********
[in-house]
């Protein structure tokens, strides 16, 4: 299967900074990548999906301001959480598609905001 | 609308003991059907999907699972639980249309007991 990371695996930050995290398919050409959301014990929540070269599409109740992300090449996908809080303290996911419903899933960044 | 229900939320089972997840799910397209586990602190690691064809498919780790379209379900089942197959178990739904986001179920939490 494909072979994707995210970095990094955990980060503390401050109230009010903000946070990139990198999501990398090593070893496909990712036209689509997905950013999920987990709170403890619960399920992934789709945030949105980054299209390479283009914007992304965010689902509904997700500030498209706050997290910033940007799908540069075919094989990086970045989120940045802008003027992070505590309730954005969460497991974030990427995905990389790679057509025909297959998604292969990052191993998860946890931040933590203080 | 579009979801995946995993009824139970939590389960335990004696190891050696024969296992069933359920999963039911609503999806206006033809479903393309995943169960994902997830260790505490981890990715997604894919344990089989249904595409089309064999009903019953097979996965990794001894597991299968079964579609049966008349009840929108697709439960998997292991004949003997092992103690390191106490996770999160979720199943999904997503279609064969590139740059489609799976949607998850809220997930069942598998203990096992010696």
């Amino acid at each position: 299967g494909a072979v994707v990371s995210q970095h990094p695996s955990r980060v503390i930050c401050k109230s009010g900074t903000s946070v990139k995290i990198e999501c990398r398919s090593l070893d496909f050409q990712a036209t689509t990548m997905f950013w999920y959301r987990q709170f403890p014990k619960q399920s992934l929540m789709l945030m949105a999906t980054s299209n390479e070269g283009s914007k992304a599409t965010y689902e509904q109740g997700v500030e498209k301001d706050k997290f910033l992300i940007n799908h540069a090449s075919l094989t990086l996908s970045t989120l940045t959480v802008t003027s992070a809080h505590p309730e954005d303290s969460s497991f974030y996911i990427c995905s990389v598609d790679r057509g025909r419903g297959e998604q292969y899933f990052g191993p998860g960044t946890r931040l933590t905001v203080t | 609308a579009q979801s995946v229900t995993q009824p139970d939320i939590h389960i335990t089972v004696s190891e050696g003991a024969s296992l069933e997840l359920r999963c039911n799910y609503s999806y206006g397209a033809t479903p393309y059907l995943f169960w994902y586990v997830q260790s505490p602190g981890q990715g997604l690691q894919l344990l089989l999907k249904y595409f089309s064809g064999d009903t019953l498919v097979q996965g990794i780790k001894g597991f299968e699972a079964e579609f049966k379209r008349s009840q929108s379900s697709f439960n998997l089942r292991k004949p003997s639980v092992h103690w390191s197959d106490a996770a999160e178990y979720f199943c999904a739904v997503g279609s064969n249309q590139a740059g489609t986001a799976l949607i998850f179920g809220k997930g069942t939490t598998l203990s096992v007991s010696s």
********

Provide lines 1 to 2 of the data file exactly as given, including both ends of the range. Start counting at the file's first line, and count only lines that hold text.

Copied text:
[in-house]
């Protein structure tokens, strides 16, 4: 299967900074990548999906301001959480598609905001 | 609308003991059907999907699972639980249309007991 990371695996930050995290398919050409959301014990929540070269599409109740992300090449996908809080303290996911419903899933960044 | 229900939320089972997840799910397209586990602190690691064809498919780790379209379900089942197959178990739904986001179920939490 494909072979994707995210970095990094955990980060503390401050109230009010903000946070990139990198999501990398090593070893496909990712036209689509997905950013999920987990709170403890619960399920992934789709945030949105980054299209390479283009914007992304965010689902509904997700500030498209706050997290910033940007799908540069075919094989990086970045989120940045802008003027992070505590309730954005969460497991974030990427995905990389790679057509025909297959998604292969990052191993998860946890931040933590203080 | 579009979801995946995993009824139970939590389960335990004696190891050696024969296992069933359920999963039911609503999806206006033809479903393309995943169960994902997830260790505490981890990715997604894919344990089989249904595409089309064999009903019953097979996965990794001894597991299968079964579609049966008349009840929108697709439960998997292991004949003997092992103690390191106490996770999160979720199943999904997503279609064969590139740059489609799976949607998850809220997930069942598998203990096992010696």